Getting Unstuck When You’re Parenting a Youngster With Autism
Everyday life can be a challenge for parents. With children and school and pets and work – then there is another child with exceptions – and it’s easy to see that everyday life involves a lot of juggling. Sometimes we can do anything, but sometimes not so much. Instead of being productive, we turn our wheels. This is the time when we really need help to break up.
It’s something that happens to everyone when we’re stuck, says Board Certified Behavior Analyst Ashley Musial, M.Ed., owner of ChildFirst Behavior Therapy, an ABA therapy provider in Arlington Heights for children with autism. But with an adjustment in our perspective and strong problem-solving skills, we can even prevent ourselves from getting stuck.
“I’ve been putting that into words lately and I see it in practice,” says Musial. She is the mother of six sons, one of whom has ASD, and she has an attitude that helps strengthen the families she supports in ChildFirst Behavioral Therapy. “The most important thing in solving problems and where we get stuck as people is when we make a lot of statements but don’t ask questions. We do better if we ask questions and question what we think we know, especially what we have to do. “
Musial provides a simple example of something we’ve all tried: tackle a list of five things we think we need to do on a given day – when we know we only have the time and resources to do four tasks.
“We start to have negative thoughts about getting the job done and how we are never able to meet deadlines and when we can’t get the job done people get angry. It just circles. It can be crippling and prevent you from engaging in adaptive behavior that will help you solve the problem, ”explains Musial.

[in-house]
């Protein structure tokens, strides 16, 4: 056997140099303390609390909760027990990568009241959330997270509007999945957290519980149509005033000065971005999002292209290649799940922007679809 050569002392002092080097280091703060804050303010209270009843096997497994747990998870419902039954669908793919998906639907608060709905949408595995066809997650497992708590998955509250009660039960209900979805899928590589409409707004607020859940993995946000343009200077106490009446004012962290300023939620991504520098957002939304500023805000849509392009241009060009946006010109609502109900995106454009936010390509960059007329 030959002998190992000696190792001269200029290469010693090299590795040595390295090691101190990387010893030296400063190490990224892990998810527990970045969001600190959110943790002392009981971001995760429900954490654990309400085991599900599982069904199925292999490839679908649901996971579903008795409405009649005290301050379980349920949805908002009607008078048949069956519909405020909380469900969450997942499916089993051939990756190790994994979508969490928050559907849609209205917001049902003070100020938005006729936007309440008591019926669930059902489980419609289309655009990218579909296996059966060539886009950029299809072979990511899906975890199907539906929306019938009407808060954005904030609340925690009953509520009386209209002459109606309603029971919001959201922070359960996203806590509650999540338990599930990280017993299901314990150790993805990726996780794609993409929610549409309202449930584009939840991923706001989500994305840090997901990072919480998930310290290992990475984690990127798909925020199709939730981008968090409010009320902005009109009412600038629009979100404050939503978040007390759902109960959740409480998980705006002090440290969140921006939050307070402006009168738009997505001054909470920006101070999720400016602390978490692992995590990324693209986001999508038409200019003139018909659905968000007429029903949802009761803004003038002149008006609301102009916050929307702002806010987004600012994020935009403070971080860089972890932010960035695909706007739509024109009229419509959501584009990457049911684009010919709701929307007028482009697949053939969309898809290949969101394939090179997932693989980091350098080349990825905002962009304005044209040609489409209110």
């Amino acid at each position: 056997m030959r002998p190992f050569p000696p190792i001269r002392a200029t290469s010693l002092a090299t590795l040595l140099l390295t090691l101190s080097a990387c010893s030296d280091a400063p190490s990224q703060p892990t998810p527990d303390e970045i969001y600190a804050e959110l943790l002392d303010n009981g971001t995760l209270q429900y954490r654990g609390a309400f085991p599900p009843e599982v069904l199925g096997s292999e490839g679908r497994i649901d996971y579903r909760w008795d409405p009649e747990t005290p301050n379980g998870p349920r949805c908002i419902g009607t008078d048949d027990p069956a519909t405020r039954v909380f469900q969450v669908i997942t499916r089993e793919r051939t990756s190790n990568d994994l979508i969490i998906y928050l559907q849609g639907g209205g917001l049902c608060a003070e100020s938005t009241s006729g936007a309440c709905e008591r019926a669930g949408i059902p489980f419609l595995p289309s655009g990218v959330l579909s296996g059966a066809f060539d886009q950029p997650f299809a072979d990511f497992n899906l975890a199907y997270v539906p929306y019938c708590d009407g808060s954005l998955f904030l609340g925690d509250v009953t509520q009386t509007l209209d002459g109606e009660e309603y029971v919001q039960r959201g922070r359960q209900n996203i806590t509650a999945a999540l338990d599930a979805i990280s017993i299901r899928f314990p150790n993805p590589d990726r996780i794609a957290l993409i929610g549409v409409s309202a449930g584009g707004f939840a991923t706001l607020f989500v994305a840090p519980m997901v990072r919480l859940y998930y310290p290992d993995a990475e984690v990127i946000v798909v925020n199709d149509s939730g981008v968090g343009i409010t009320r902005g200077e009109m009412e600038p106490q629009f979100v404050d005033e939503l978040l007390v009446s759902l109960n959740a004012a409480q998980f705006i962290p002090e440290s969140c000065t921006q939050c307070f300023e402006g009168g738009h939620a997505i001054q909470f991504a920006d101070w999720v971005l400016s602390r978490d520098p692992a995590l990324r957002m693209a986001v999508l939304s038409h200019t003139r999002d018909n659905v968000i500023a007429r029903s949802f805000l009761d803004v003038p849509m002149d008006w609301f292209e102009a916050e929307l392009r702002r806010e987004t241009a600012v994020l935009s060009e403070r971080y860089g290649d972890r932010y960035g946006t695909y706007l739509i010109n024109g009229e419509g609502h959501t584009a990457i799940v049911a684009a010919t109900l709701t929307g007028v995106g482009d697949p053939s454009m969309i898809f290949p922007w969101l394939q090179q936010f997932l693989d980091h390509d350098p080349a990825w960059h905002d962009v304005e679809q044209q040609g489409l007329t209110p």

Moving from negative statements to questions can help you break away. You might be asking if there really are five things you have to do today, or if one of those deadlines is set. Perhaps you will ask if the mountains are agile, and eventually you will ask if they are mountains at all.
When you break away from the assumption that no one can help you, you may wonder who else can do these things.
“Maybe I can delegate some of this. Maybe I can push myself back, ”offers Musial. “One very strong behavior when you feel overwhelmed and stuck is to turn a statement into a question.”
A day in the life
Parents of an autistic child can feel extraordinary pressure to get everything done, and the potential to get stuck and make negative statements is real, says Musial. “This could affect any behavior or circumstance,” she says.
Let’s say you came home from work and (of course) you are tired. Your child comes off the bus crying, but you can’t get to the bottom of what is happening. You know you need to bathe your child because at least three days have passed since the last bath. Maybe he has paint on his arm. But taking a bath is a process, and your child doesn’t love water.
“You start painting a picture of your own fatigue and your child is upset and reluctant to have their hair washed. “In the meantime, you know that if you don’t get the chicken in the oven, it won’t cook and your child will get grumpy if it doesn’t eat. Now there is a standstill with bath, chicken and a favorite show. “
Negative self-talk includes what you’ve told yourself is truths: you can’t bathe your child, you can’t get the chicken in the oven, you can’t eat or serve undercooked chicken, and you can’t be a bad father. “That’s a lot of statements,” says Musial.
Flip the script
Instead, you can start asking questions. Does your child have to eat at a specific time? Does the chicken have to cook for 40 minutes? Does your child have to take a bath lest their teachers think you are a bad mother? After your favorite show, could you take a dip and then have dinner? Would wiping with damp paper towels before your favorite TV show be just as good?
“There is a solution for most things, but sometimes you just have to be creative,” says Musial.
And although Musial says she would never suggest that parents get on the internet otherwise, she sees the value of googling rather than reinventing the wheel.
“Some of the basics, like managing bath time around dinner, keeping a child busy on a plane, and many other challenges have already been solved by other people. Solving a repertoire of solutions, checking what others are doing, is a solution that you could try. “
Building problem-solving skills takes time and energy and a new way of thinking.
Learn more about ChildFirst Behavior Therapy at childfirstbehaviortherapy.com.